Over the course of my 40-year career helping wealth management companies of all sizes build and transform technology infrastructure and client experience, I have accumulated a list of lessons learned to help successfully navigate even the most complex undertakings. To help companies achieve their vision and avoid common missteps of major transformation initiatives, we put together the following three-phase blueprint for technology transformation.
Phase I: Discovery and Due Diligence
Begin with a clear business objective and define outcomes.
This sounds obvious, but many wealth management companies still don’t get it right. Start by defining what you are trying to achieve through transformation, not by defining what the transformation needs to include. Assess if the goal is viable and achievable, and then explore the most effective way to leverage technology to solve for that goal. There is so much that can go wrong in a large-scale project, it’s critical that leadership agree on the business goal of the transformation, and how the initiative will benefit the company and its stakeholders. This vision must be shared and compelling enough to keep the organization focused and motivated throughout your journey.
Put every question on the table.
What level of transformation do you want, how quickly do you need to implement and how do you want to sequence the phases? Are you just replicating what you do today or is there an opportunity to do things differently (time to challenge “it’s always been done this way” thinking)? What is your acceptance and go-live criteria, what is your strategy for testing and ensuring production readiness? You must also decide if you will build, buy or partner and to what degree? The answers to the many questions you must be asking will drive what you’re building and keep you on the right path.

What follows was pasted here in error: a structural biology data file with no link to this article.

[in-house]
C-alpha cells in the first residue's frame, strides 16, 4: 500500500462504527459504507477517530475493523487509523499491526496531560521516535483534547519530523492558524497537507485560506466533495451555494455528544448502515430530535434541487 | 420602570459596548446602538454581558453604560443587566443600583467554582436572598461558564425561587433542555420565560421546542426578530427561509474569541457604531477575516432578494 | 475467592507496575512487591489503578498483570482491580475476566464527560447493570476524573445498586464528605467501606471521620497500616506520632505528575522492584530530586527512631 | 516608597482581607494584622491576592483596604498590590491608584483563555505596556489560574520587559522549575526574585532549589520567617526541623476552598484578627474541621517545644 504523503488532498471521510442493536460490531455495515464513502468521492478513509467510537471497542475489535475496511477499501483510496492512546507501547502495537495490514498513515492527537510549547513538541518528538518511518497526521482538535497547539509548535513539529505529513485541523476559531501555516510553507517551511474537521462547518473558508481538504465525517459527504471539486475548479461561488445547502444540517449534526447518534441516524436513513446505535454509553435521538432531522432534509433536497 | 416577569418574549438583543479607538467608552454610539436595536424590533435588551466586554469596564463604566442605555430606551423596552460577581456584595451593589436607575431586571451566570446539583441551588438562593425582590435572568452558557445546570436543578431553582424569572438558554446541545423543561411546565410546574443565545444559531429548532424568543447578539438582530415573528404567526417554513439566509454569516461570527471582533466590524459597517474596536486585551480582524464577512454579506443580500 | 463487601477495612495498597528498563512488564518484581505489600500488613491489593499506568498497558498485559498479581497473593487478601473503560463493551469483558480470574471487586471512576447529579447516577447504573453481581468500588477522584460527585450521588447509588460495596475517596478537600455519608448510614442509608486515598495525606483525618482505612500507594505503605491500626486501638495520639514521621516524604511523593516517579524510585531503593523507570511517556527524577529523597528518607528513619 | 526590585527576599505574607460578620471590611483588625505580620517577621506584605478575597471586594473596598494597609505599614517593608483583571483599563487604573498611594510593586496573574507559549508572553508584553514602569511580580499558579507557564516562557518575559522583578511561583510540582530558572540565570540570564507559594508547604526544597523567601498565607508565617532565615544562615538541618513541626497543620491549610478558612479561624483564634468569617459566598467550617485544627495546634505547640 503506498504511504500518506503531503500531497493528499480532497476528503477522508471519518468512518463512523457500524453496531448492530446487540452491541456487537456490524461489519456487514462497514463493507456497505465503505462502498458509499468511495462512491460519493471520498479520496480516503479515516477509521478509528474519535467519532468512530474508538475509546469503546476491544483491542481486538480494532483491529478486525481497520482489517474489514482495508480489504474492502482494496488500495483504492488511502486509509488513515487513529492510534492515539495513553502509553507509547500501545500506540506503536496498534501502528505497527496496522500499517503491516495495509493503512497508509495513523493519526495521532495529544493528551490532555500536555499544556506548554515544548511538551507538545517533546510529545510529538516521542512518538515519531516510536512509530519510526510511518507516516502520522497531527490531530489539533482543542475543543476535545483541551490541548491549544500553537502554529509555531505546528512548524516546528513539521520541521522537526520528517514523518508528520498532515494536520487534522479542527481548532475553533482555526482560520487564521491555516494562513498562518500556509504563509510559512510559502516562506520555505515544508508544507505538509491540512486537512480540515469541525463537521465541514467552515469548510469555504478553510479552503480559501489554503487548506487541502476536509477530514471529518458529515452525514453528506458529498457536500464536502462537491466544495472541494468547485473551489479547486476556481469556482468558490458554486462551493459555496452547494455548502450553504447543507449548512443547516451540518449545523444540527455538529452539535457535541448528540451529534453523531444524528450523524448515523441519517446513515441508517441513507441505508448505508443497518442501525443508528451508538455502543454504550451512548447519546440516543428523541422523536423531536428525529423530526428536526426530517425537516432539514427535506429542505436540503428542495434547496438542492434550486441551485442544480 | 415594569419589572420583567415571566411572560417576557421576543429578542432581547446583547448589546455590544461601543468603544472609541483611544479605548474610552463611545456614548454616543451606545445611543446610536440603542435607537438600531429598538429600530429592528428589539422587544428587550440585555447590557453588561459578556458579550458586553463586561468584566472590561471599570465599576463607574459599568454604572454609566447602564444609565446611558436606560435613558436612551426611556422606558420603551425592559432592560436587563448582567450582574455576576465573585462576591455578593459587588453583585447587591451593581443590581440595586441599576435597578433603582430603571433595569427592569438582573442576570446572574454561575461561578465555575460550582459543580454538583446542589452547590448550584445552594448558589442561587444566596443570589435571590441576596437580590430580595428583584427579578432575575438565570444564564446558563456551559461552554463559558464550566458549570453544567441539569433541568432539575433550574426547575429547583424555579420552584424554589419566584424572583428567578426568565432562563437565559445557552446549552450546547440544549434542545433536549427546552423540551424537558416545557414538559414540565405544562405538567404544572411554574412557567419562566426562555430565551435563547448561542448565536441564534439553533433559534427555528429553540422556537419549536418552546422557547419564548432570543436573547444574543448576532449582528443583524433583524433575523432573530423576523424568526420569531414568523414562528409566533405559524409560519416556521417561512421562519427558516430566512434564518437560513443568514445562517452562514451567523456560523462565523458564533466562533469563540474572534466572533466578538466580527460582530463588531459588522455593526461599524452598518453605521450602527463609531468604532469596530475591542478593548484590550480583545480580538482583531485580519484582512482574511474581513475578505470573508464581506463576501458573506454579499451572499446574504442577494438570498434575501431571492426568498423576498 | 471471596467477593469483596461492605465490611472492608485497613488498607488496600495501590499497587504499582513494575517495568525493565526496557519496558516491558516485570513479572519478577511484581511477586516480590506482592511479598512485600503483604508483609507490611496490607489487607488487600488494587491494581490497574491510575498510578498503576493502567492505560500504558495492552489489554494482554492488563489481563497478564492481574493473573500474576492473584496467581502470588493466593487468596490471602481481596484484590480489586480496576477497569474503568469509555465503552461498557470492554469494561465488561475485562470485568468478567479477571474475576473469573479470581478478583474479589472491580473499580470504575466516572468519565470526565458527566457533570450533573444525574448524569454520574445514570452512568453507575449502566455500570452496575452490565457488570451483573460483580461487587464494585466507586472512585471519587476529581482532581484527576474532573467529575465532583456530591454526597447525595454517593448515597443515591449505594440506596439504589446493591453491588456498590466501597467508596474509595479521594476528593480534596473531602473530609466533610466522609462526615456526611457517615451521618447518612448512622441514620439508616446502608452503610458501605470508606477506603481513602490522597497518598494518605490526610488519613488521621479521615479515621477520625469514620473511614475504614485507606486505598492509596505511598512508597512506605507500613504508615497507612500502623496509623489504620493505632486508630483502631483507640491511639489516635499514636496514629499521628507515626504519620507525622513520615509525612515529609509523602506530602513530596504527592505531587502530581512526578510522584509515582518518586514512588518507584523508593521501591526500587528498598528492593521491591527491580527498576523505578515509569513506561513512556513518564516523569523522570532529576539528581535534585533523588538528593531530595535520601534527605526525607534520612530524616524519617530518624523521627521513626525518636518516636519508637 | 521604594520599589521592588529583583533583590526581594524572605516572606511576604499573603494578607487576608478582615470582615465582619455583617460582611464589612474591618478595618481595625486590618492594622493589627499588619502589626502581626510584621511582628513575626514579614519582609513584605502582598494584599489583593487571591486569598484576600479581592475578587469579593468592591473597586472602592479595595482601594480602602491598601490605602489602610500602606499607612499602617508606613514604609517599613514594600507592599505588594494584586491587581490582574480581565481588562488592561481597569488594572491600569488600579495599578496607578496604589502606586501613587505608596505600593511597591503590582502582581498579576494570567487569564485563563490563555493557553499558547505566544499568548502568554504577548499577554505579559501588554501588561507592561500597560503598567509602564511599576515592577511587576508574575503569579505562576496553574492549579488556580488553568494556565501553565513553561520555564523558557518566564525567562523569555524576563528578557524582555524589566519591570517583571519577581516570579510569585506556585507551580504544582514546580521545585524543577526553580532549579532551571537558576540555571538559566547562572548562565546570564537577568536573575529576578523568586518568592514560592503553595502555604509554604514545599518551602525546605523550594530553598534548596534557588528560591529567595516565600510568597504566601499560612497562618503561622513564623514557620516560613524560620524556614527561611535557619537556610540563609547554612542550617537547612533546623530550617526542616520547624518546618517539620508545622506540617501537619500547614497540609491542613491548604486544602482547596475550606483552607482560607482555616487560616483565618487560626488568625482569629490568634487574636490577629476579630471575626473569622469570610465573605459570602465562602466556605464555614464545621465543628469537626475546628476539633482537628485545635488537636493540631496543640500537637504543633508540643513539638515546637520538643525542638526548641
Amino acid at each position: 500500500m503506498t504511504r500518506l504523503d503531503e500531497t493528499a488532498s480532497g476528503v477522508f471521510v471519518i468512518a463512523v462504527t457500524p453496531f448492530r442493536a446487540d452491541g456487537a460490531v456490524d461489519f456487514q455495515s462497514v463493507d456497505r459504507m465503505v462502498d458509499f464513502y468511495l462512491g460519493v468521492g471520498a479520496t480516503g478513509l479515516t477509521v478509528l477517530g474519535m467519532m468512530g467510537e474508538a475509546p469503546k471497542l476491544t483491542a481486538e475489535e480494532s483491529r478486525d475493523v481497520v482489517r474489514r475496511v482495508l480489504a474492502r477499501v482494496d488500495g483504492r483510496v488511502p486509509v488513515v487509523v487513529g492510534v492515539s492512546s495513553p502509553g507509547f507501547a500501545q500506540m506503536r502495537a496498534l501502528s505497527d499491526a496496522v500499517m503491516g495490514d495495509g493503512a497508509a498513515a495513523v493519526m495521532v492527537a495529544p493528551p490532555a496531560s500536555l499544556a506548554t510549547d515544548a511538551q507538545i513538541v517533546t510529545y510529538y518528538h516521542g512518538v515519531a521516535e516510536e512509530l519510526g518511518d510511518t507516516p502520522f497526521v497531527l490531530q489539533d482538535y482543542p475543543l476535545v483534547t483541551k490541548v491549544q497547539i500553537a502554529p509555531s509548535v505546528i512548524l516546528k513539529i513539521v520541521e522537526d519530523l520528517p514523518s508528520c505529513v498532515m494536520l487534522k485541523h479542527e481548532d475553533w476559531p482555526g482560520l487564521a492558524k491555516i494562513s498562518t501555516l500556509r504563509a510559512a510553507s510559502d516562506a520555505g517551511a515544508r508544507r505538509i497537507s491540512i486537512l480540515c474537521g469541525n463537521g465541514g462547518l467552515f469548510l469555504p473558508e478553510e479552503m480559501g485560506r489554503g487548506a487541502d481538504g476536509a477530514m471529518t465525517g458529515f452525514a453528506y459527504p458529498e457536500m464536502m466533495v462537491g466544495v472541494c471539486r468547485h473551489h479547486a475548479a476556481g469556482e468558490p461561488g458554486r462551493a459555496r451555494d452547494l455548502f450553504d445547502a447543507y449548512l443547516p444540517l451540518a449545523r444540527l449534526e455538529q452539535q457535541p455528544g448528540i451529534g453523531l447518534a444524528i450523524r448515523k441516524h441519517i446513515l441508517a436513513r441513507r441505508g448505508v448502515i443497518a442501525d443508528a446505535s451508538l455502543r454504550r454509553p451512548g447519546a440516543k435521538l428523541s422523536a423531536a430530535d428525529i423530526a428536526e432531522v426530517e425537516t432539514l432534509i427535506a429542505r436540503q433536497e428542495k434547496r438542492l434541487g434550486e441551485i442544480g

Critically assess your readiness.
Are you ready to take on this task, do you have the money, the talent? Do you understand how your current system and processes work and what it will take to change them? Have you engaged your regulatory and internal partners early enough in the process? Do you understand the marketplace, competitive position and the voice of your clients? Answering these questions requires careful documentation of the legacy platform and internal resources—a task that should be performed before the project is greenlit, not as part of the transformation process itself. Misperceptions about how the existing platform works and your readiness for change can undermine the entire plan with time and cost consequences.
Phase II: Planning
Start with sound data.
Setting the right project goals requires comprehensive data on things like business volumes, response times, service levels and systems performance. It also requires accurate data including use cases, business requirements, and resource and testing requirements throughout the process. A consistently problematic issue is the difficulty wealth firms have outlining their requirements because people that originally designed the technology are no longer available. It’s important to conduct testing with production comparisons early on so teams can use the results to identify key requirements.